On her list of challenging projects was an in-depth study of brand names, product names, inventions, and process names derived from myth. To compile our lists, we wordlovers dived willingly into magazines and newspapers; we read billboards; we took notes about TV commercials [tiny screens; B/W], and we soaked up the fattest dictionaries and thesauri available to us.

Now for the relevance part: the terms I learned in that unit not only helped me six years later to ace my college entrance exams, but they also helped me all the way through to my PhD in English, as familiar terms acquired layers of meaning and/or led to understanding of unfamiliar terms.

But the most significant relevance (don't ya love that rhetoric?) had already occurred in the midst of the unit, in the midst of a class. Ms Deardorff had just taught us about another mythological character. As she was speaking, I connected the name to several words which I already knew; and I broke out in physical shivers of delight at having made the connection FOR MYSELF. Exactly at that moment, I knew that I wanted to spend my life making others FEEL that same delight in knowledge. My 35+ years in the classroom derived directly from one unit in mythology -- and I had the unique privilege of watching decades of students "catch" the contagion of learning begun in me when I was 11 and studying the gods.

Sonya Cashdan, Paso Robles, California

Email of the Week -- (Brought to you by Oneupmanship -- Show me a good loser, and I'll show you a real loser.)

From: Anna Christina Ribeiro (annachristina.ribeiro gmail.com)
Subject: Re: A.Word.A.Day--aesculapian

I receive your email daily with great pleasure, but I never write back. Today, given your description of this week's theme, I had to reply, to share with you something I wrote just a few days ago.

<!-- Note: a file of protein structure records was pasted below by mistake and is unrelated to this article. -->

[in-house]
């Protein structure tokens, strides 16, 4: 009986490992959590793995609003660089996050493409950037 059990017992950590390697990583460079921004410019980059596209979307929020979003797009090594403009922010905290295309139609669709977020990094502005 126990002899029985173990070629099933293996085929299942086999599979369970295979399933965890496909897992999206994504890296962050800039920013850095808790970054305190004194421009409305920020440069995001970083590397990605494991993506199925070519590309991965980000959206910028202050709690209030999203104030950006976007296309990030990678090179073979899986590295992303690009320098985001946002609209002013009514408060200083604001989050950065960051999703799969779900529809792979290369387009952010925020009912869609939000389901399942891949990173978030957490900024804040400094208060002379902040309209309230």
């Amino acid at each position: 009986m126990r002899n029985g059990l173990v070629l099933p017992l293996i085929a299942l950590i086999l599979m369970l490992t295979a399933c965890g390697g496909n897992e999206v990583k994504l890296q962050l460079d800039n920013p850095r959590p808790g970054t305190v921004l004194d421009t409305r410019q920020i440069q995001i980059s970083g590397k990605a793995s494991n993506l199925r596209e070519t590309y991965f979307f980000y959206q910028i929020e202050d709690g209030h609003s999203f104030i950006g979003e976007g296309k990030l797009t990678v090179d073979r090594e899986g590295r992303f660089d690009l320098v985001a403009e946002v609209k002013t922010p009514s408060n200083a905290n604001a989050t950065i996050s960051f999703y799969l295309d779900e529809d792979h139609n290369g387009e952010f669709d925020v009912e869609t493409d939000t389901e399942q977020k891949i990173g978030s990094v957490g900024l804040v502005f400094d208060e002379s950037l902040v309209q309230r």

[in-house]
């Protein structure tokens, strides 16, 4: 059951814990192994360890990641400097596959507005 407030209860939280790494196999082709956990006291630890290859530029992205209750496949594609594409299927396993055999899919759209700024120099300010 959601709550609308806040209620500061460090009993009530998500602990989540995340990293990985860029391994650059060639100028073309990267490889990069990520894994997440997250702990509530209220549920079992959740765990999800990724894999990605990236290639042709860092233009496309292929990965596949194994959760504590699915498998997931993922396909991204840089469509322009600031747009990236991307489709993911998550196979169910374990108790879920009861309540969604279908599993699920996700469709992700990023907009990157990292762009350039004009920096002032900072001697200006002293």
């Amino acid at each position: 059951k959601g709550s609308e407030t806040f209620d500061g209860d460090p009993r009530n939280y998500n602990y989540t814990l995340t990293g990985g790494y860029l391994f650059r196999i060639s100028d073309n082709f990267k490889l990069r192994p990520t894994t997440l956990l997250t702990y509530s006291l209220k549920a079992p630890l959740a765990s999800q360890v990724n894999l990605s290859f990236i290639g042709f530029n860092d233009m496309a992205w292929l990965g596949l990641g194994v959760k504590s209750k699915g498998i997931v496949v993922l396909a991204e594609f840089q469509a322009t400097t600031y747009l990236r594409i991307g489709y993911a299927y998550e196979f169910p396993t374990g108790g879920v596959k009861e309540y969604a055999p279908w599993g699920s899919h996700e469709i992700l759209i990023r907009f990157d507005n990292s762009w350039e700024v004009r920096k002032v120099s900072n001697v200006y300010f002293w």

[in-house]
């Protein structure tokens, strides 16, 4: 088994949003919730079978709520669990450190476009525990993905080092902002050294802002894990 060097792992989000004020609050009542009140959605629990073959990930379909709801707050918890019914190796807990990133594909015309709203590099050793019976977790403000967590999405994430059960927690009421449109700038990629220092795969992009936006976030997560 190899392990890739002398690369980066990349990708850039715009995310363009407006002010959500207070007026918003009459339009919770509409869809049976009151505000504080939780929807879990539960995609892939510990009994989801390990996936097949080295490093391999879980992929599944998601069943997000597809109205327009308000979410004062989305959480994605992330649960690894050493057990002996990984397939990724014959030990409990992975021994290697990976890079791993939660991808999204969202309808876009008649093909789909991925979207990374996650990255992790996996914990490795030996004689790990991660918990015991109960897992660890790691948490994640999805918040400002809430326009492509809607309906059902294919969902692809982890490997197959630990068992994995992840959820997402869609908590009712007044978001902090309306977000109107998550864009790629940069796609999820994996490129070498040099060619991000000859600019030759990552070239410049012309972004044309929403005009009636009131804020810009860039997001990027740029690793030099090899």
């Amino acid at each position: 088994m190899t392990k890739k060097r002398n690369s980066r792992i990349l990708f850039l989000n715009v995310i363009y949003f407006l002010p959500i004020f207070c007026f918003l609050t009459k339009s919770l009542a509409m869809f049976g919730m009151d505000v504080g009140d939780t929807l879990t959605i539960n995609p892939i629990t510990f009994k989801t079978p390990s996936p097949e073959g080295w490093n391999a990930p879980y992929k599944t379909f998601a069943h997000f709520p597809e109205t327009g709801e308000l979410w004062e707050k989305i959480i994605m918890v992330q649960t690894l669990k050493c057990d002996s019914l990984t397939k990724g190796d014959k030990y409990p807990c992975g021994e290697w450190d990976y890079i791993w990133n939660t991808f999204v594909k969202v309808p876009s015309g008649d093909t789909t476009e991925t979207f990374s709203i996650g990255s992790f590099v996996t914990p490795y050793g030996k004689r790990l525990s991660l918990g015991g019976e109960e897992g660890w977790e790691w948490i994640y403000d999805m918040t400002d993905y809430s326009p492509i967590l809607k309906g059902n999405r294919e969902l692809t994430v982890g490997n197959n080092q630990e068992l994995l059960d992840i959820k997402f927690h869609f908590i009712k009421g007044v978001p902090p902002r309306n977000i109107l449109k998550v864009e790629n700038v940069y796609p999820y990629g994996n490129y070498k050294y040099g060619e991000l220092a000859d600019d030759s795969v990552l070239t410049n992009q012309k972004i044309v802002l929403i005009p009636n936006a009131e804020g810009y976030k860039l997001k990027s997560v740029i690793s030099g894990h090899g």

Not If, But When

It must be the prayers. The endless
Give me a good husband, grant me
A healthy child, save the crops.
Day after day, year after year.
The listening alone is enough
To wear out a god's ears,
To empty clear a divine supply
Of man, baby, and rye.
How many audiences did Isis take?
Did not Minerva tire of the goats?
Surely human food didn't ever do--
Blue blood never did grace
The peasant's table for stew.
One day they tire, it can only be,
Rev up the mortals to clamor Next!
And to the fields they go, be with their peeps.
Let the newcomers give ear to plead,
Who in their turn must retire too,
Like your mom or dad, like me or you.
No use now praying to Amun or Zeus.
And the beady rosary that today
Slips under your fingers' sweat
Is even now sure bound
For display, at the Met.

Anna Christina Ribeiro, Lubbock, Texas

From: Robert St John (saint781 gmail.com)
Subject: Small World

In 1966 we had a foreign exchange student from South Africa spend a year with us. She is now a cancer specialist and a grandmother in SA. I contacted a woman who had written a comment to A Word a Day from South Africa, and it just happened that she knew our former student who had treated her father for cancer! You are making a small world smaller. Thanks.

Robert St John, Lake Oswego, Oregon

A lexicographer's business is solely to collect, arrange, and define the words that usage presents to his hands. He has no right to proscribe words; he is to present them as they are. -Noah Webster, lexicographer (1758-1843)